I said I can’t assess the dancing of Ferri and Cornejo, except to say that they both seemed good, with expressive bodies (of which we get to see quite a bit from time to time).  As 49-year-old Lea, Ferri (who’s 50 herself, so it’s appropriate) looks wonderful enough that it’s not hard to believe that a young “playboy” (that’s how Chéri’s described in the novel, I gather) might be attracted to her.  Lea (and also Ferri) is “still turning heads as she approaches the half-century mark,” observes Charlotte, not without a tinge of envy.  (Dancers just don’t seem to age like the rest of us.  Both Gene Kelly and Fred Astaire looked like much younger men right up until they died at ages 83 and 88, respectively.  When I saw Gwen Verdon in Chicago in 1975, when she was 50 and a grandmother, she was as beautiful and sexy (!) as she had been when I saw her in Sweet Charity  when she was in her early 40’s or in the film of Damn Yankees when she was the same age as Cornejo is now, 32.) 

Cornejo, though I can’t fault his dancing, handed me another problem—although I may be too literal.  Chéri is 24, and while eight years isn’t much of a difference (especially given what I just said about dancers and aging), the character’s also portrayed as beautiful, a magnet for women of all ages, and the dancer’s no matinee idol.  He’s rather rough-looking, more gaucho (Cornejo’s Argentinian by birth) than Adonis.  Of course, charm and charisma make up for a lot of deficiencies in appearance for both men and women, but I didn’t get a read on that aspect of the characters from the performance.  (Some comes from Charlotte’s narration—but she’s the doting mother of one character and the best friend, who cops to not a little jealousy, of the other, so she’s not necessarily impartial.)  Furthermore, Clarke asserts that Ferri’s “an amazing actress” and that the partnership with Cornejo exuded “real chemistry and enormous generosity,” but I found the relationship as expressed in the choreography largely symbolic and objectified, not passionate and organic.  I can’t say whether this is the fault of the performers or the creator-choreographer, but it strikes at the very center of the story and the performance.  These are people who can’t stay away from each other: when they’re apart, they pine and languish (especially Chéri), and when they’re together, they can’t stop touching.  I didn’t sense that compulsion in the performance.  (I can’t judge either Ferri or Cornejo as dancer-performers because I don’t know either’s work, but I’ll make the general statement, arguable as it is, that they’re dancers not actors, and I’ve written a critique about “Dancing & Acting” for ROT, posted on 9 June 2010.)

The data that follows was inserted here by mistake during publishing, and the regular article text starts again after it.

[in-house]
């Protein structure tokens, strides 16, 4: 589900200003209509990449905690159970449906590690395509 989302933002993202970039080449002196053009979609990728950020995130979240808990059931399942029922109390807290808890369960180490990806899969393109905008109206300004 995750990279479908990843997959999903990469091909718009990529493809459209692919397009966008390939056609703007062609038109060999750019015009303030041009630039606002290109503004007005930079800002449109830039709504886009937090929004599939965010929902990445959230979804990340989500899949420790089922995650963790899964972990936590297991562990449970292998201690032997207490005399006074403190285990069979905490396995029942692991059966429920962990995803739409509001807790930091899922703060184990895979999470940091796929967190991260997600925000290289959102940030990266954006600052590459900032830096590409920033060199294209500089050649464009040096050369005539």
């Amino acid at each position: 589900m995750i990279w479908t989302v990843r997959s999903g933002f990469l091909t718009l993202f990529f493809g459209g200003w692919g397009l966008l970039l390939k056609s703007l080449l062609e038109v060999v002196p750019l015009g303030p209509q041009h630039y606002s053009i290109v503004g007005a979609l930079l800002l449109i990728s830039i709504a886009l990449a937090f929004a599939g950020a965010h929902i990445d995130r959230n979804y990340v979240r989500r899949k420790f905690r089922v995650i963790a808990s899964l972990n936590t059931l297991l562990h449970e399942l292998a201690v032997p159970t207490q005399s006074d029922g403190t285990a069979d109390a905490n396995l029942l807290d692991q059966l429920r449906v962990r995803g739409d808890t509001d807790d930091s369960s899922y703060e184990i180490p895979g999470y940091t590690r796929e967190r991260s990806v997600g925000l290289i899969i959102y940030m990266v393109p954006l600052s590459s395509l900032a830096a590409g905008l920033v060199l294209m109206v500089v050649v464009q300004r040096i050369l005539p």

As for Amy Irving’s Charlotte, the character is sort of a ghost.  I said her speeches aren’t so much plot-advancing as gap-fillers, but she’s also not “present” for the other characters.  It’s very presentational as Charlotte passes through Lea’s apartment, the set for the dance-play, without engaging either her friend or her son.  She may look, even stare, at them, but they don’t see her; she reaches out to touch Chéri—on one occasion like a kind of half-image of Michelangelo’s God giving life to Adam—but the touch isn’t completed and it isn’t reciprocated or even acknowledged.  Charlotte says Chéri—even his mother calls him that, which seems a little precious today (his actual name’s Fred, though that’s not used in Howe’s script)—always returns to her life (which could be a little creepy, too), but we never see them together as mother and son.  (One incident in Colette’s eventful life, by the way, is her seduction of her 16-year-old stepson, a relationship that went on for four years.  Chéri and Lea’s relationship begins when he’s 17 and she’s 43.  Chéri came out before Colette’s affair started—life imitating art, perhaps?—but she wrote Le Fin de Chéri after it had ended.)  I can’t say anything adverse about Irving’s performance—her scenes are set pieces, essentially soliloquies with little connection to what’s been going on around her—though it may have been technically hard for the actress to do.  Fortunately for Irving, however (though not necessarily the rest of us), the character, at least as staged by Clarke, is remarkably dispassionate anyway, as if this were all a kind of experiment in social and romantic manipulation reminiscent of Choderlos de Laclos (author of the epistolary novel Les Liaisons dangereuses).